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Jeremy Lane reenters the courtroom after a short recess Tuesday. The grand jury trial of Lanes, who is accused of vehicular homicide in the 2009 death of Susan Wood, a Unum employee, began Tuesday afternoon with opening statements and the testimonies of the first witnesses for the state.

A 26-year-old man admitted in Hamilton County Criminal Court Tuesday that he left the scene of a crash that killed a woman in 2009 and lied to police about the incident, but he denied being intoxicated at the time.

Jeremy Allen Lane pleaded guilty to two of the four counts against him in the opening minutes of his trial before Criminal Court Judge Don Poole.

A jury will decide whether Lane is guilty of the remaining charges - DUI and vehicular homicide. His trial will continue at 9:30 a.m. today.

Police arrested Lane on Dec. 23, 2009, after Susan Wood, a 42-year-old mother of two, was struck while walking to work at Unum. She died later that day.

Lane was arrested a few hours after she was hit.

Police said that, at the time of the crash, which took place at the intersection Walnut and Fourth streets, Lane was driving home from his job as a cook at the Chattanooga Billiard Club following a four-hour after-hours party in which fellow employees were drinking alcohol.

On Tuesday, the prosecution called witnesses who either saw the car strike Wood or the immediate aftermath. One described how Wood flew up on the car, over the hood and hit the pavement. Another witness said the impact had "knocked her shoes off."

Photographs of the scene showed shattered pieces of glass and plastic on the road.

James Metcalfe, a forensic pathologist for the Hamilton County Medical Examiner Office, detailed damage to Wood's body discovered during the autopsy. Her injuries included a dislocated right ankle and left knee and broken ribs, vertebrae and pelvis. Most of Wood's injuries were on the right side of her body, he said.

Internal bleeding in her brain and abdomen plus tears to major veins, her liver, spleen and lungs contributed to Wood's death, Metcalfe said.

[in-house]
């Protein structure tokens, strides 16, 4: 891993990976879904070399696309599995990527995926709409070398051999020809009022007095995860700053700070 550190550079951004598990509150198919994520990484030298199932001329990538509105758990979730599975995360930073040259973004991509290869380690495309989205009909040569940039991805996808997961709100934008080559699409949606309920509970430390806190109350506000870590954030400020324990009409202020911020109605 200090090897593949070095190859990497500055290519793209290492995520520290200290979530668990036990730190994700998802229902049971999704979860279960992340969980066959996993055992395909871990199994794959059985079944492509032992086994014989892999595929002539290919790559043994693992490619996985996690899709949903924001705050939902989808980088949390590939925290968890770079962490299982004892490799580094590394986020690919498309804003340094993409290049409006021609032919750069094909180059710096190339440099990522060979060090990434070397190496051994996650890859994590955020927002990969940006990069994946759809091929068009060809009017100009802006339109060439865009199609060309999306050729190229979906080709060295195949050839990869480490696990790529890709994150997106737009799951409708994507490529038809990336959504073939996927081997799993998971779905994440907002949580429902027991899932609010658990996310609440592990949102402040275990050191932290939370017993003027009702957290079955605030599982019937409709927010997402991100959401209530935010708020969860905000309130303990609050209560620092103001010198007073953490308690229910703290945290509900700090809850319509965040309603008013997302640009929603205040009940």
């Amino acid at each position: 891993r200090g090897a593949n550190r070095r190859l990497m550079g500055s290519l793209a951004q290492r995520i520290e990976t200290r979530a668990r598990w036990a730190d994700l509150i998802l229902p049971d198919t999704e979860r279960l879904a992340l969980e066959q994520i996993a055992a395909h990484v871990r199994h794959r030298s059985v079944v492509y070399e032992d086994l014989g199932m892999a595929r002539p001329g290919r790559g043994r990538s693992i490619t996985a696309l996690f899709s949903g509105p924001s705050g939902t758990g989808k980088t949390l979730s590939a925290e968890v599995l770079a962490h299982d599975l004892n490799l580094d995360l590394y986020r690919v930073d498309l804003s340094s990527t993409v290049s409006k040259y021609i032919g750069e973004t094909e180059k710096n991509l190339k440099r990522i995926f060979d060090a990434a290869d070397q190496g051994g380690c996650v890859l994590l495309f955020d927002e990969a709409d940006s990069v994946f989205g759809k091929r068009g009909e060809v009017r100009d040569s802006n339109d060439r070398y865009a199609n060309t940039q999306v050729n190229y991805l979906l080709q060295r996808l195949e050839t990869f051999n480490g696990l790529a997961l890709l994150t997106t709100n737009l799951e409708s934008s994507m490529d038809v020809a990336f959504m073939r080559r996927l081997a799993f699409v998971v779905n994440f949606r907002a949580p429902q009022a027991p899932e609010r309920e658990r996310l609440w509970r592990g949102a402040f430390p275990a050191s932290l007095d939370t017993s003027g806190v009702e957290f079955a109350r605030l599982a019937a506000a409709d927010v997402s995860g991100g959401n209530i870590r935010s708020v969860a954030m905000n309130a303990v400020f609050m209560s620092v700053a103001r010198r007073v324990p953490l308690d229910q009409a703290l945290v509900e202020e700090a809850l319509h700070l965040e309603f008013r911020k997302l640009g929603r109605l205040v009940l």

Lane show little emotion during Tuesday's hearing. Occasionally he leaned in to speak with his attorney, Dan Ripper.

During opening statements, District Attorney General Bill Cox said that, until Tuesday, Lane had never admitted to being involved in the crash.

"Today he's doing everything in his power to limit his responsibility," Cox said. "His defense is going to be he panicked."

Lane consistently told police his car was stolen and that he wasn't responsible for Wood's death, Cox said.

"You're going to hear evidence that he was drinking alcohol, that he was smoking marijuana," Cox said.

Despite police reports that Lane "reeked of alcohol," Ripper told the jury that "there was not one single police officer that did a field sobriety [test]."

Ripper said security camera footage at Lane's workplace shows him with others at an after-hours party in the upstairs section of the billiard club. The footage shows Lane with one beer, but does not show him drinking it.

Court documents state that Lane left the Chattanooga Billiard Club about 7 a.m. on Dec. 23. As he drove toward the North Shore, documents say, he struck Wood and fled in his red Nissan 240SX sports car.

At 7:16 a.m., Hamilton County 911 dispatchers received a call of a carjacking from Lane.

Assistant District Attorney Neal Pinkston played the 15-minute 911 recording for the court or Tuesday. In the recording, Lane claims he was carjacked, tries to tell the dispatcher where he is and runs for more than five minutes to reach a gas station, where he waits for police.

At different points throughout the recording, Lane sobs about the carjacking but never mentions a wreck.

Matt Wood, husband of Susan Wood, said Tuesday that the family did not wish to comment until after the trial. In March 2010, records show, Matt Wood filed a civil lawsuit against Chattanooga Billiard Club in Hamilton County Circuit Court.

Court records show that the case was settled before reaching trial in November. Further details were not immediately available.